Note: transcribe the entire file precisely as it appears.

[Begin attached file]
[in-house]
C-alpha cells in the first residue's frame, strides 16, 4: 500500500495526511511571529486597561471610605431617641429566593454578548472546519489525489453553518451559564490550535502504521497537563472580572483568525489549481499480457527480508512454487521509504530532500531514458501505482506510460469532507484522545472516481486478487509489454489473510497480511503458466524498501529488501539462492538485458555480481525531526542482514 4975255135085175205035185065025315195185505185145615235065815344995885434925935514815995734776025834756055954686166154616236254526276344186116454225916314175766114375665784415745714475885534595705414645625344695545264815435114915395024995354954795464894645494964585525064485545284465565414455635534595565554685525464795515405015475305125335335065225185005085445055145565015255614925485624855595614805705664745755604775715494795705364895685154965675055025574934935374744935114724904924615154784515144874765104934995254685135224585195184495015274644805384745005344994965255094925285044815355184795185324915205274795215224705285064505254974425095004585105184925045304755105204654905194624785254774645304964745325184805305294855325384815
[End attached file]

[in-house]
C-alpha cells in the first residue's frame, strides 16, 4: 500500500495526511511571529486597561471610605431617641429566593454578548472546519489525489453553518451559564490550535502504521497537563472580572483568525489549481499480457527480508512454487521509504530532500531514458501505482506510460469532507484522545472516481486478487509489454489473510497480511503458466524498501529488501539462492538485458555480481525531526542482514 4975255135085175205035185065025315195185505185145615235065815344995885434925935514815995734776025834756055954686166154616236254526276344186116454225916314175766114375665784415745714475885534595705414645625344695545264815435114915395024995354954795464894645494964585525064485545284465565414455635534595565554685525464795515405015475305125335335065225185005085445055145565015255614925485624855595614805705664745755604775715494795705364895685154965675055025574934935374744935114724904924615154784515144874765104934995254685135224585195184495015274644805384745005344994965255094925285044815355184795185324915205274795215224705285064505254974425095004585105184925045304755105204654905194624785254774645304964745325184805305294855325384815